NGOs will be compelled to re-register every five years and submit annual information on their activities, funders, accounts, and the personal wealth of their officials; failure to comply could result in the suspension or cancellation of registration.

However, civil society leaders and human rights activists fear the proposed new law could be used by government to silence critics and erode civil society.

Finn Petersen, country director of MS-Zambia, the Danish Association for International Co-operation in Zambia, which works to build local democracy and land rights, and funds over 20 local advocacy NGOs and community-based organizations, told IRIN the proposed legislation would hamper the operations of NGOs.

“The bill is rather restrictive than facilitative in championing the development agenda. The bill imposes serious restraints on the work and functioning of the NGOs, which will ultimately be detrimental to Zambian society as a whole and to development work in particular, as we rely on partnerships with local organisations to carry out programmes,” Petersen said.

“Ultimately, we fear that the effect of the law will be to render it very difficult for NGOs, who provide critical analysis and checks and balances on the sitting government, to function properly,” he commented.

“It could also lead to a dwindling number of civil society organisations, in particular small locally-based ones, as they will struggle to meet the criteria of the bill. This will eventually be detrimental to allowing the voice and free expressions of the population living in rural and remote areas to be heard.”

Eroding civil society

NGOs are currently registered by the Registrar of Societies, a quasi-government body, but the government has little power to restrain NGOs from voicing political dissent, and any attempt to de-register an organization usually involves long court actions. SACCORD was de-registered by the government in 2006, only to have its NGO status reinstated by the court.

''Because of the way this law has been framed, it will discourage professionally qualified people from going into the NGO sector. When they hear that the NGOs are being ordered to declare their personal assets by a board of people who don’t seem to be sufficiently able to supervise them, then they may just shun venturing into the sector''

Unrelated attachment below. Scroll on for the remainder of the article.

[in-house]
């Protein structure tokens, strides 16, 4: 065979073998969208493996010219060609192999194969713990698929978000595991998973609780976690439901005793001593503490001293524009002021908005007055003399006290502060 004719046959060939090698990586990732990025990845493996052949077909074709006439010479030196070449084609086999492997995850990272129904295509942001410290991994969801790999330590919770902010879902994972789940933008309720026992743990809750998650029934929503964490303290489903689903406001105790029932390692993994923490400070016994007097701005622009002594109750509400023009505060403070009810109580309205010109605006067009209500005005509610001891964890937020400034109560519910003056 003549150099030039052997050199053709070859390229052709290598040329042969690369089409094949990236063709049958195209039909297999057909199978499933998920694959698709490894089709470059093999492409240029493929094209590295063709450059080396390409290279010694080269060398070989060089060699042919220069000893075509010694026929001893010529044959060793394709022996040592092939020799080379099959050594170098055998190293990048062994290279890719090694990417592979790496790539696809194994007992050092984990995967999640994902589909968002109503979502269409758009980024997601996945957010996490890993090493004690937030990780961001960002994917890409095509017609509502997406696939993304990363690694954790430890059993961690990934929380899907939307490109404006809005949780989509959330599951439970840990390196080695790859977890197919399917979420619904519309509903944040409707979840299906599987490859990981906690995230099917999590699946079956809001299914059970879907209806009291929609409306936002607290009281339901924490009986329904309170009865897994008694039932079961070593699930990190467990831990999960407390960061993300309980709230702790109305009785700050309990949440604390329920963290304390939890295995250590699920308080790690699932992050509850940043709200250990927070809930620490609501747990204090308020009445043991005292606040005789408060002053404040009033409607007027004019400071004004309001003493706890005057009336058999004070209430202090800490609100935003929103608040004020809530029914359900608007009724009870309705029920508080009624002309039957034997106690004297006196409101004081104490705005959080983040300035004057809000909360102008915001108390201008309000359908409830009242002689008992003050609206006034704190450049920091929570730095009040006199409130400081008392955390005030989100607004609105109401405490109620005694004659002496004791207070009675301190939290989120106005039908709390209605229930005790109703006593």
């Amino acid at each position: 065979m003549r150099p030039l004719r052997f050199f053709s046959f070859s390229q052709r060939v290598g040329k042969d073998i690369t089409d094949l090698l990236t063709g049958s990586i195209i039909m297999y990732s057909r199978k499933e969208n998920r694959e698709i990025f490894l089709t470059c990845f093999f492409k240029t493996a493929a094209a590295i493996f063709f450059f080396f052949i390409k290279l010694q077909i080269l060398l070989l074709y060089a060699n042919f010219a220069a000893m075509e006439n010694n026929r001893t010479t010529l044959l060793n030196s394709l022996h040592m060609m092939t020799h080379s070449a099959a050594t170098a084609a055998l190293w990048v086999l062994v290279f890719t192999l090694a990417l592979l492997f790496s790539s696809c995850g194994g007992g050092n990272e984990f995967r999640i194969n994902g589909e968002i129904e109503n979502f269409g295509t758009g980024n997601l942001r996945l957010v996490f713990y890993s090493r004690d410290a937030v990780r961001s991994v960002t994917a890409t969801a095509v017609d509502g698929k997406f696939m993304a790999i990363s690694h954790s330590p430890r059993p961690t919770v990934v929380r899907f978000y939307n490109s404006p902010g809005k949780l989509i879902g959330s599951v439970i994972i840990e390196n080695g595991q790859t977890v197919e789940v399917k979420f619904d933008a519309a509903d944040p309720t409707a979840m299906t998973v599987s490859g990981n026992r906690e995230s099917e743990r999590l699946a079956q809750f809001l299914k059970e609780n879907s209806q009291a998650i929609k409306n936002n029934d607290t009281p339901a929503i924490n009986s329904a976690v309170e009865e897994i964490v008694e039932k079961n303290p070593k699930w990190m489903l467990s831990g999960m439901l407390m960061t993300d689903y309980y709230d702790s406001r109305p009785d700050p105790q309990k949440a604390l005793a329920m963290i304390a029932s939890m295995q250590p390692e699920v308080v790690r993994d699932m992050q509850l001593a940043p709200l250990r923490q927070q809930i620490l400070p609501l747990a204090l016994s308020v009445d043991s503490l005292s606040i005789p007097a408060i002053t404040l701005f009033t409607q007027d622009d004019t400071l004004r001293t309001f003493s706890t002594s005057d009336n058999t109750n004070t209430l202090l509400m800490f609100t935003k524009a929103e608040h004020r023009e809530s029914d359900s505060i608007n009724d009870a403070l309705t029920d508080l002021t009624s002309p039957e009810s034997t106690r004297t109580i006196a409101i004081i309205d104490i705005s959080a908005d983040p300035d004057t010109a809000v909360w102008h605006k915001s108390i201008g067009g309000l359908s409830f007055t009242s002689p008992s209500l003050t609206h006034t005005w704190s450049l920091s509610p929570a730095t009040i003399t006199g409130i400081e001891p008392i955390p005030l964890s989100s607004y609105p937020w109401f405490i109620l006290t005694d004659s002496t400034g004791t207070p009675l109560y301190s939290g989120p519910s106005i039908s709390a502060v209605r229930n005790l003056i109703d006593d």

“What we would have loved is a law where NGOs self-regulate themselves. We are very much concerned and are appealing that the president should not assent to the bill at all, otherwise it will be a bad legacy from his presidency,” Lee Habasonda, executive director of the Southern African Centre for Constructive Resolution of Disputes [SACCORD], a human rights and good governance watchdog, told IRIN.

“Because of the way this law has been framed, it will discourage professionally qualified people from going into the NGO sector. When they hear that the NGOs are being ordered to declare their personal assets by a board of people who don’t seem to be sufficiently able to supervise them, then they may just shun venturing into the sector,” Habasonda said.

“The five-year period will bring in a lot of insecurity among the NGOs participating in our development process,” Engwase Mwale, executive director of the Non-Governmental Organisation Co-ordinating Committee [NGOCC], an umbrella body for civic organizations promoting gender issues, told IRIN.

“When it comes to outside partners and donors, if they know that they are going to have a license for five years … it will affect the contracts and development projects that may take longer than five years,” she said.

“Some of the provisions will disadvantage grassroots organizations, mainly … women’s groups at the community level. In terms of advocacy NGOs, mainly on issues of gender equality and equity, these NGOs offer alternatives to governments as well as provide checks and balances. The legislation … will reduce the space … to effectively carry out their operations,” Mwale said.

Civil society’s contribution to democracy

This is government’s second attempt in as many years to regulate civil society; the NGO bill was suspended in 2007 after widespread protests by societies and opposition parties.

Multiparty democracy was reinstated 18 years ago after Kenneth Kaunda, president of Zambia since independence from Britain in 1964, was unseated in 1991 by former trade unionist Frederick Chiluba.

Zambian civil society was seen as pivotal in forcing Kaunda to abandon one-party rule and adopt multiparty democracy, and also helped block Chiluba’s bid for a third term in office in 2001. During the tenure of President Banda’s predecessor, Levy Mwanawasa, who died in office in 2008, civil society maintained pressure for the adoption of a new constitution.